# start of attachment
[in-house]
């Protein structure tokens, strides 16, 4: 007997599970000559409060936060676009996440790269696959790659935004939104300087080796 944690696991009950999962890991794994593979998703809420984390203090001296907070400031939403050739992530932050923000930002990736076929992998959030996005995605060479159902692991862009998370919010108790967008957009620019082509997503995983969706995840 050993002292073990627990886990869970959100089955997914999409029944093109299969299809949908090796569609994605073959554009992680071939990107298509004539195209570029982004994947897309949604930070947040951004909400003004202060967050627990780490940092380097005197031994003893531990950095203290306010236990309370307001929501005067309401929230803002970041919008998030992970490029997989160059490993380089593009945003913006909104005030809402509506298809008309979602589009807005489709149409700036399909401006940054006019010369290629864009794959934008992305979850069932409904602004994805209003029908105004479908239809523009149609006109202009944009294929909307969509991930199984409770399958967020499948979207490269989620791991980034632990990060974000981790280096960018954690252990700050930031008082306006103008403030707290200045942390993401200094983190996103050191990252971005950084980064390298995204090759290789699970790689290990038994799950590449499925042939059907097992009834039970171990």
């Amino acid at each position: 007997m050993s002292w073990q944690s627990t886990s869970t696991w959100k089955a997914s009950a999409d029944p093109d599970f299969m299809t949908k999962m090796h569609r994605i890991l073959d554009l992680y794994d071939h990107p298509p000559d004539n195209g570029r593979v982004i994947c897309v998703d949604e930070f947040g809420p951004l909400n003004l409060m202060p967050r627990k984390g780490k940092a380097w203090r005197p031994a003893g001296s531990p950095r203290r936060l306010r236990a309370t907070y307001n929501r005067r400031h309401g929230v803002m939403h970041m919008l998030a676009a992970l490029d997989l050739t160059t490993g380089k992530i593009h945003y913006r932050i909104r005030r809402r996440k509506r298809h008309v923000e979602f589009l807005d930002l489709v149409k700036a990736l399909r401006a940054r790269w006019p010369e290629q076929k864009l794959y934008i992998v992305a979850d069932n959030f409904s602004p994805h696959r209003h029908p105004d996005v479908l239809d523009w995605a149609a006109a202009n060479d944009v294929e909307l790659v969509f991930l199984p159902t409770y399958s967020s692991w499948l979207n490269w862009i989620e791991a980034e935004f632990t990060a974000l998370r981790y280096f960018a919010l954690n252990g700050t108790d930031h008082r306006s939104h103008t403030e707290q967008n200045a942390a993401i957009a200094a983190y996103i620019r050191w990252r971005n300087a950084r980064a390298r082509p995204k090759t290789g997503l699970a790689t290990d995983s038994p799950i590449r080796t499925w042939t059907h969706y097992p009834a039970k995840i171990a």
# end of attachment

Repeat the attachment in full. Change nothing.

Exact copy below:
[in-house]
């Protein structure tokens, strides 16, 4: 007997599970000559409060936060676009996440790269696959790659935004939104300087080796 944690696991009950999962890991794994593979998703809420984390203090001296907070400031939403050739992530932050923000930002990736076929992998959030996005995605060479159902692991862009998370919010108790967008957009620019082509997503995983969706995840 050993002292073990627990886990869970959100089955997914999409029944093109299969299809949908090796569609994605073959554009992680071939990107298509004539195209570029982004994947897309949604930070947040951004909400003004202060967050627990780490940092380097005197031994003893531990950095203290306010236990309370307001929501005067309401929230803002970041919008998030992970490029997989160059490993380089593009945003913006909104005030809402509506298809008309979602589009807005489709149409700036399909401006940054006019010369290629864009794959934008992305979850069932409904602004994805209003029908105004479908239809523009149609006109202009944009294929909307969509991930199984409770399958967020499948979207490269989620791991980034632990990060974000981790280096960018954690252990700050930031008082306006103008403030707290200045942390993401200094983190996103050191990252971005950084980064390298995204090759290789699970790689290990038994799950590449499925042939059907097992009834039970171990």
């Amino acid at each position: 007997m050993s002292w073990q944690s627990t886990s869970t696991w959100k089955a997914s009950a999409d029944p093109d599970f299969m299809t949908k999962m090796h569609r994605i890991l073959d554009l992680y794994d071939h990107p298509p000559d004539n195209g570029r593979v982004i994947c897309v998703d949604e930070f947040g809420p951004l909400n003004l409060m202060p967050r627990k984390g780490k940092a380097w203090r005197p031994a003893g001296s531990p950095r203290r936060l306010r236990a309370t907070y307001n929501r005067r400031h309401g929230v803002m939403h970041m919008l998030a676009a992970l490029d997989l050739t160059t490993g380089k992530i593009h945003y913006r932050i909104r005030r809402r996440k509506r298809h008309v923000e979602f589009l807005d930002l489709v149409k700036a990736l399909r401006a940054r790269w006019p010369e290629q076929k864009l794959y934008i992998v992305a979850d069932n959030f409904s602004p994805h696959r209003h029908p105004d996005v479908l239809d523009w995605a149609a006109a202009n060479d944009v294929e909307l790659v969509f991930l199984p159902t409770y399958s967020s692991w499948l979207n490269w862009i989620e791991a980034e935004f632990t990060a974000l998370r981790y280096f960018a919010l954690n252990g700050t108790d930031h008082r306006s939104h103008t403030e707290q967008n200045a942390a993401i957009a200094a983190y996103i620019r050191w990252r971005n300087a950084r980064a390298r082509p995204k090759t290789g997503l699970a790689t290990d995983s038994p799950i590449r080796t499925w042939t059907h969706y097992p009834a039970k995840i171990a």